The Wife (2017)

Movie Info

General Info

Rating
R
Run Time
1 hour 40 minutes

VP Content Ratings

Violence
0 / 10
Language
3 / 10
Sex / Nudity
2 / 10
Star Rating
★★★★½

Relevant Quotes

A capable wife who can find?
    She is far more precious than jewels.
The heart of her husband trusts in her,
    and he will have no lack of gain.

— Proverbs 31:10-11

Movie Review

Our Content ratings (1-10): Violence  0; Language 3; Sex/Nudity  2.

 

Though seemingly happy, beneath the surface Joan seethes with rage as husband Joe is awarded the Nobel prize for Literature. (c) Sony Pictures Classics

Although Joan Castleman (Glenn Close) does not spin or make clothing for her husband Joe (Jonathan Pryce), she certainly has been the “capable wife” described at the end of the Book of Proverbs. She has, we will see, done far more in their long marriage to further Joe’s hugely successful writing career than almost anyone suspects. When we first meet them it is 1992, and they are preparing for the long flight to Sweden where Joe is to receive the coveted Nobel Prize for Literature. Director Bjorn Runge’s adaptation of the novel by Meg Wolitzer (screenplay by Jane Anderson) turns out to be quite different from the Bible’s picture of the faithful wife, her story evolving instead into a study of long suppressed rage and feminine liberation.

On the plane Joe brushes off fellow passenger Nathaniel Bone (Christian Slater), a writer who has been pursuing him for interviews for a book he wants to produce. Joan suggests that he treat him a little more diplomatically, but Joe will not listen.

Joe treats their son David (Max Irons, son of Jeremy Irons) little better. The young man aspires to be writer but instead of encouragement receives constant put downs from the older writer. He has come along only because of pressure from Joe, the narcissistic father insisting that the whole family witness his triumph.

Through a series of flashbacks, we see how Joe and Joan met back in the days when he was a married professor in 1958 at Smith College striving to be published and she was a student in his writing class also wanting to become an author. Entering his private life as their babysitter, she becomes his mistress, and then after a divorce, his wife—and his muse. (Their younger versions are played by Harry Lloyd and Annie Stark.)

In one stark scene revelatory of the patriarchal 1950s Joan attends the lecture of a minor female author (played by Elizabeth McGovern), who discouraged and turned cynical by the demeaning way that male publishers and critics have treated her work, discourages her from trying. Instead of working on her own ideas, Joan devotes herself to helping Joe, who hitherto has been unable to develop his ideas. His career soon takes off after she goes to work at a publishing house as a reader where she overhears her bosses talking about their need to find a “Jewish writer.” She lays before them one of her husband’s manuscripts.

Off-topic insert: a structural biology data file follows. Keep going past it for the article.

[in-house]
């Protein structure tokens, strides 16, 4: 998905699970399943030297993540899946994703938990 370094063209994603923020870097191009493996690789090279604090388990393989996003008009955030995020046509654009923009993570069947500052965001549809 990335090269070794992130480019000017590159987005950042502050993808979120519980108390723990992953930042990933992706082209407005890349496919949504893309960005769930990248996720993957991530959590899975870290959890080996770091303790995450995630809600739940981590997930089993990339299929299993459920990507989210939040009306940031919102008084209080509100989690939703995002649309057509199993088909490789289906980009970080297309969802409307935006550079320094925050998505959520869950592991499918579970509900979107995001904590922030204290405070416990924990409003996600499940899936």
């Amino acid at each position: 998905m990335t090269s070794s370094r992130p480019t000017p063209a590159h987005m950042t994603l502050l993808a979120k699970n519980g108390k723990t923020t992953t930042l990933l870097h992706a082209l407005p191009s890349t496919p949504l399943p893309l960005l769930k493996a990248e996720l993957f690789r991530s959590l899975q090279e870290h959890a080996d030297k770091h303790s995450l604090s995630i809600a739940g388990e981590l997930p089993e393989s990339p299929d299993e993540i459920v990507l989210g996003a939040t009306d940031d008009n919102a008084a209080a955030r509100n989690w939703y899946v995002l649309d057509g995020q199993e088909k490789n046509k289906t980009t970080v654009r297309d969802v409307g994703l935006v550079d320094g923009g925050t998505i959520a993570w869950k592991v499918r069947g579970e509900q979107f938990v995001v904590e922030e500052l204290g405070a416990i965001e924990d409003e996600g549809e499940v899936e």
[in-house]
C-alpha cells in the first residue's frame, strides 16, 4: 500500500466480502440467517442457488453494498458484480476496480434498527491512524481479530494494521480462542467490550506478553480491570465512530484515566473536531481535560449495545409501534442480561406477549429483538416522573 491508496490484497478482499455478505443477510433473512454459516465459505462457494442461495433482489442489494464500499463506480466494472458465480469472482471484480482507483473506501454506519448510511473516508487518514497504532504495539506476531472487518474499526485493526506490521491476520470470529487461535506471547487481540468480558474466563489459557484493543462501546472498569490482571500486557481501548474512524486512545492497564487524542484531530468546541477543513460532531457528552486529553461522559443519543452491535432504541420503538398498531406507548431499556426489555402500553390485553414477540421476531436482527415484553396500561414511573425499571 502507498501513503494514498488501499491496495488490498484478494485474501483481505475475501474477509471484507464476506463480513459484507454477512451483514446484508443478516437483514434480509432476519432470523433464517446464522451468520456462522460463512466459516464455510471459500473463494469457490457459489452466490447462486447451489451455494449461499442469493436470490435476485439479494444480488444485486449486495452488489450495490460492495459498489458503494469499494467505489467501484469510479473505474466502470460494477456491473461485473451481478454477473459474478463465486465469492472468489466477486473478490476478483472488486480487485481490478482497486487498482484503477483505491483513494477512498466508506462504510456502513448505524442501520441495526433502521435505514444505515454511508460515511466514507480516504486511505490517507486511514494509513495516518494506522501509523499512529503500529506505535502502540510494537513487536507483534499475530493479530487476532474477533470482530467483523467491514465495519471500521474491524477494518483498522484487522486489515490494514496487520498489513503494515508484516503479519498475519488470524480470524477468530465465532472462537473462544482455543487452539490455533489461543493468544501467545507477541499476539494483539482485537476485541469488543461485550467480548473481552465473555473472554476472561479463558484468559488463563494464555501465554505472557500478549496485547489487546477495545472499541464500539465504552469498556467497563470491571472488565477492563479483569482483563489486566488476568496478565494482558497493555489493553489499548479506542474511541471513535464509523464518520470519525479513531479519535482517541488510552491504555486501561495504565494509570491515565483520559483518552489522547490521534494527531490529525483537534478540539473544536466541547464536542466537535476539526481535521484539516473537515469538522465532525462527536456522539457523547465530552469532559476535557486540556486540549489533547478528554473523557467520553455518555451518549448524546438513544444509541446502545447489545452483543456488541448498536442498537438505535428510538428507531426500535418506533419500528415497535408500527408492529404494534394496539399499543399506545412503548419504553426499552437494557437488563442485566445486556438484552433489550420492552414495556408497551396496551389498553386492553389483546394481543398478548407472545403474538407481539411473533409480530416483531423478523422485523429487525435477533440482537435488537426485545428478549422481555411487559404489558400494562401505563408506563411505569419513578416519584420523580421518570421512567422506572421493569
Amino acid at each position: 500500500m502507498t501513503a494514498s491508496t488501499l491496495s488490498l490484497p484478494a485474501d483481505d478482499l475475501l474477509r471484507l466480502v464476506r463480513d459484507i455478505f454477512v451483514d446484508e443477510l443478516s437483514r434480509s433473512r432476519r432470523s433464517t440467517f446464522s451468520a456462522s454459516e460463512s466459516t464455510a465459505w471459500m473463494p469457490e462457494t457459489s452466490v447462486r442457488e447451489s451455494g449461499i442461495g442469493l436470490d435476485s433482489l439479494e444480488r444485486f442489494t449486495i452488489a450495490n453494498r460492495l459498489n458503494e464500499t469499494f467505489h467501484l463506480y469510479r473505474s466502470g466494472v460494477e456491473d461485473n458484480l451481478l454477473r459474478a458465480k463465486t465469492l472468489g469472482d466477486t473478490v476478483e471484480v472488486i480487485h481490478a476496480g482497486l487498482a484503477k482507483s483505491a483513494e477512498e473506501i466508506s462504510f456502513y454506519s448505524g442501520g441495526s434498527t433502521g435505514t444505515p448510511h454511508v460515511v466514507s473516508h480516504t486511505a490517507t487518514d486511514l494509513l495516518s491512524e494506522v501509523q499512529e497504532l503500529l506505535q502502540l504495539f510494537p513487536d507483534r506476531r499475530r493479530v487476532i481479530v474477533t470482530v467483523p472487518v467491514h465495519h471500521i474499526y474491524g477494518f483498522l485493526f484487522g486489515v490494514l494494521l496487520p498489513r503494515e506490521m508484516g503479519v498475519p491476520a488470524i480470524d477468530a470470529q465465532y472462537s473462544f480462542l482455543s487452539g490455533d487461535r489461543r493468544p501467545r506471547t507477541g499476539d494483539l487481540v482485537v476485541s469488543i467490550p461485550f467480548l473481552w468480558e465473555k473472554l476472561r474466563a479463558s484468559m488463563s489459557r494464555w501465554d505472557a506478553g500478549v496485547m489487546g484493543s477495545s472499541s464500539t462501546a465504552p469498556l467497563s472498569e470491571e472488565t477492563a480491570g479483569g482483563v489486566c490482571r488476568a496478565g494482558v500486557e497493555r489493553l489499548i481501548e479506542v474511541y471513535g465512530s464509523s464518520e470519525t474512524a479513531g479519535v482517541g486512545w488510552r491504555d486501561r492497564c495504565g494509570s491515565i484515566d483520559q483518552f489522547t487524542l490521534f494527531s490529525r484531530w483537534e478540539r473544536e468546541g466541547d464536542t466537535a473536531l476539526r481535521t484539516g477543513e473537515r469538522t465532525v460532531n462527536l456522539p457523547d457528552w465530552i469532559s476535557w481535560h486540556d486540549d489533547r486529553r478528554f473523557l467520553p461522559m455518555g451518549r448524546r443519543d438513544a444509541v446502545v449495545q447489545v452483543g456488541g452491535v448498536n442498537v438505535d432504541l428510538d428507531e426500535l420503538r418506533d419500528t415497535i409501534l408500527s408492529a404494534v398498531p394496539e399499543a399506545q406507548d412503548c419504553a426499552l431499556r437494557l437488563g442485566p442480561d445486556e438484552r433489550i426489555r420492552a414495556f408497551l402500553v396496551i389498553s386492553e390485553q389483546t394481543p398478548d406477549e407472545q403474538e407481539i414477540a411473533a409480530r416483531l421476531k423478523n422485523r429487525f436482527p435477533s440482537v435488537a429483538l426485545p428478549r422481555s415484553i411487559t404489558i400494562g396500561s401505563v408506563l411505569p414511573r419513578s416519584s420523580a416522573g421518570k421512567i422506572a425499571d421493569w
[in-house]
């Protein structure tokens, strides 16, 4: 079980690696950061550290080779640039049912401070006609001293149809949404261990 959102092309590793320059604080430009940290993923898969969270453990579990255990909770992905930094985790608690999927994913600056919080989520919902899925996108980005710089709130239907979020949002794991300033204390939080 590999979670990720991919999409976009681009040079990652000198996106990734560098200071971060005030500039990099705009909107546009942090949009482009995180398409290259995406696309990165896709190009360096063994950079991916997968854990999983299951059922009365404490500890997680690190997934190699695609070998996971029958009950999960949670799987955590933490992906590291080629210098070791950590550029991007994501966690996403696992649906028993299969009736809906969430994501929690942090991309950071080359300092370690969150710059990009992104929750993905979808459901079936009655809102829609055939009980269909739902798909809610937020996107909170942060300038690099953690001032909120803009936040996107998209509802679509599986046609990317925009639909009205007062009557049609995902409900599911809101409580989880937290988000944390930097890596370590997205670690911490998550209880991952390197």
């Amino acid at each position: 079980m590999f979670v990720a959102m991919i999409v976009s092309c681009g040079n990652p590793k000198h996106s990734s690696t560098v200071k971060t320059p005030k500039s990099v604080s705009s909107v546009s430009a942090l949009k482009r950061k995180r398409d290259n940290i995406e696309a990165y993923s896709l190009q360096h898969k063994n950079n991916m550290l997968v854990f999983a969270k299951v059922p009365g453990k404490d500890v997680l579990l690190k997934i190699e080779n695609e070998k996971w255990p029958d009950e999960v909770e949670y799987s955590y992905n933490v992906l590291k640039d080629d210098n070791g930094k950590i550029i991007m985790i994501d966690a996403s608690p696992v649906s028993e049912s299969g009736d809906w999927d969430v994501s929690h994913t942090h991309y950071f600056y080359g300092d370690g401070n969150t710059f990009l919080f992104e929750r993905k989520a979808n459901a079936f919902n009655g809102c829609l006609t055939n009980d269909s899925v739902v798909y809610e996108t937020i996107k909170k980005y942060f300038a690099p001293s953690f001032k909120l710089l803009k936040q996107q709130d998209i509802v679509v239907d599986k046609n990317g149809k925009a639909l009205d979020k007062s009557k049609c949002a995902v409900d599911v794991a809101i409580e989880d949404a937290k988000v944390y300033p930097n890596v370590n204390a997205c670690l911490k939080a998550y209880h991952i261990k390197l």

In Sweden Joe continues to rebuff his son as well as ruffle Joan’s feathers. Bone continues to pursue Joe, homing in on Joan in an attempt to get her to cooperate on a tell-all biography He has tracked down some of Joan’s early stories published in small literary journals, and so he knows from their high quality something of her long hidden literary talent. But this will prove to be but a half of her story.

Glen Close is magnificent in conveying her growing frustration and disdain by her facial expressions and posture in reaction to her vain husband. Joe cannot control his roving eye, he even flirting with the lovely woman photographer (Karin Franz Korlof) assigned to follow him around for photo opportunities. For forty years Joan has put up with her husband’s antics, but now, at the pinnacle of his career, Joan rebels, revealing that she is far more than the dutiful wife.

Aside from the desire to witness what should be an Oscar-nominated performance, this film ought to be seen and discussed by those who embrace the feminist agenda of equal treatment for women and men, a message for men as well as women.

This review is in the October issue of VP along with a set of questions for reflection and/or discussion. If you have found reviews on this site helpful, please consider purchasing a subscription or individual issue in The Store. Past issues of VP are available back to 2012, all of which are accessible to annual subscribers

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